Misfits. We’ve probably all had our moments of feeling like one. It is perhaps a feeling most associated with adolescence, but the feeling of being a misfit can carry one well into adulthood. It can make for funny situations, or heartbreaking, or scary, it can last a few minutes, a few years, or a lifetime. It can lead to the sort of moments that still make you wake up in a cold sweat in the middle of the night 30 years later, or it can make you look back and think how proud you were to be different. These ten ranked films give us insights into the worlds of misfits, whether joyous or tragic, but all part of the rich misfit experience.
10 Mystery Men (1999)
This 1999 film is a lighthearted look at misfits, specifically, a gaggle of superheroes who are misfits from the superhero world, not exactly having the requisite impressive skills to be on the cover of comic books. The main characters of Mr. Furious (Ben Stiller), Blue Rajah (Hank Azaria), and The Shoveler (William H. Macy), are constantly stymied in their attempts to do any real superhero work, given their lackluster superpowers (rage, cutlery throwing, and shoveling, respectively), and the fact that real superhero Captain Amazing (Greg Kinnear) is always on the scene first and much more popular.
But when a plan of Captain Amazing’s backfires, the gang must hastily assemble a crack team to come to his rescue, featuring oddball alternative superheroes such as The Bowler (Janeane Garofalo), Invisible Boy (Kel Mitchell), and Spleen (a flatulent Paul Rubens). The result is goofy and silly and charming, and it’s great fun to see the weirdos end up winning.
9 Lemon (2017)
Janicza Bravo’s feature directorial debut follows Isaac (Brett Gelman), who is not the kind of person you would really want to hang out with. He’s a rude and boorish acting coach and unsuccessful actor. He takes his blind girlfriend Ramona (Judy Greer) for granted, he insults his students, except for Alex (Michael Cera), whom he is jealous of for his acting success. He ends up blowing up his friendship with Alex, and Ramona (quite rightly) dumps him. A Passover visit to his family gives the audience a little insight into why he turned out so unlikable, but they’re only partially to blame.
He attempts to woo a makeup artist named Cleopatra (Nia Long), which results in an incredibly cringe-worthy scene at her family barbecue. Isaac is so intensely unlikable, and so intensely unaware of it, that the movie is a little hard to watch. But you should, even if just to remind yourself that you are definitely more likable than Isaac.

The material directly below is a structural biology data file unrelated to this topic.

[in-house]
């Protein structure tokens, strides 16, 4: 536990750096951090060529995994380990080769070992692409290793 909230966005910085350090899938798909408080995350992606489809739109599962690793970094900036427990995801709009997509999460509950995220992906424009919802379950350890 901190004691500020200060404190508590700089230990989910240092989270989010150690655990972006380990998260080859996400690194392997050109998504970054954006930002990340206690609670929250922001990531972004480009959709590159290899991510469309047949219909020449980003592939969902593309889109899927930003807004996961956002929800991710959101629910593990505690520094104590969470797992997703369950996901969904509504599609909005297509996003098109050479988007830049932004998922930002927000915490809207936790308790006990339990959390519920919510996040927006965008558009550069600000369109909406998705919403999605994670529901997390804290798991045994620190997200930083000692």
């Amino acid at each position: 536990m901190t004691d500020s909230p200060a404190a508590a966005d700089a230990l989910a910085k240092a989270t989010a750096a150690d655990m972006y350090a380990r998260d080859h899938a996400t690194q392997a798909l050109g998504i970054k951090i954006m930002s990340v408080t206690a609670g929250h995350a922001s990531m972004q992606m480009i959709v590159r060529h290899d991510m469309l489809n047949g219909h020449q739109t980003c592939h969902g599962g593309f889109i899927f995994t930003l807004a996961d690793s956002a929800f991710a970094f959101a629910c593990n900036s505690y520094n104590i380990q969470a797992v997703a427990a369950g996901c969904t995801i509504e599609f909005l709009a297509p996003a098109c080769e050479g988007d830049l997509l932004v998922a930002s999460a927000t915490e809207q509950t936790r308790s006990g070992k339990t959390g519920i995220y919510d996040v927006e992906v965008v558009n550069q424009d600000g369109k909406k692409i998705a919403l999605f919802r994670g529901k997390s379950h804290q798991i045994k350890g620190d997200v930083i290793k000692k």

8 Can You Ever Forgive Me? (2018)
Marielle Heller’s 2018 film went through a number of cast changes before arriving at the stellar combination of Melissa McCarthy as writer/forger Lee Israel (on whose memoir the film is based), and Richard E. Grant as the almost-too-presciently named Jack Hock, who helped Israel sell forged letters purporting to be written by famous authors. An alcoholic writer whose successes were getting fewer and farther between, Israel sells off a letter written by Katharine Hepburn to make a little money, and the idea is planted in her head that she could be doing this herself.
But a faux Noël Coward letter raises alarms, and no one will deal with Israel directly anymore, especially as she’s already a pretty unpleasant person, which necessitates her reliance on Hock to flog the letters for her. Hock and Israel both end up in trouble with the FBI for the forgeries, and their friendship ends after Israel’s cat dies on Hock’s watch. There is a reconciliation of sorts at the end, but they are both such prickly people, all sharp angles and cutting words, that it would be hard to call them friends.
7 The Misfits (1961)
It’s right there in the name of this 1961 neo-Western, written by Arthur Miller and directed by John Huston. With the misfits being played by Clark Gable, Marilyn Monroe, and Montgomery Clift, it’s curious that this wasn’t an instant classic, but it has gotten its dues in modern times. Monroe is Roslyn, a woman in Reno to get a quick divorce when she meets Gaylor Langland (Gable), a past-his-prime, alcoholic cowboy, and Perce Howland (Clift), a young rodeo rider down on his luck. They’re an unlikely trio, but none of them seem to have anyone else, and embark upon a plan to round up wild mustangs to sell. It’s a sad film about three people at the end of their rope, and it’s even sadder looking back: all three of the stars were dead within five years, with Gable passing before the film’s release.
6 Pee-Wee’s Big Adventure (1985)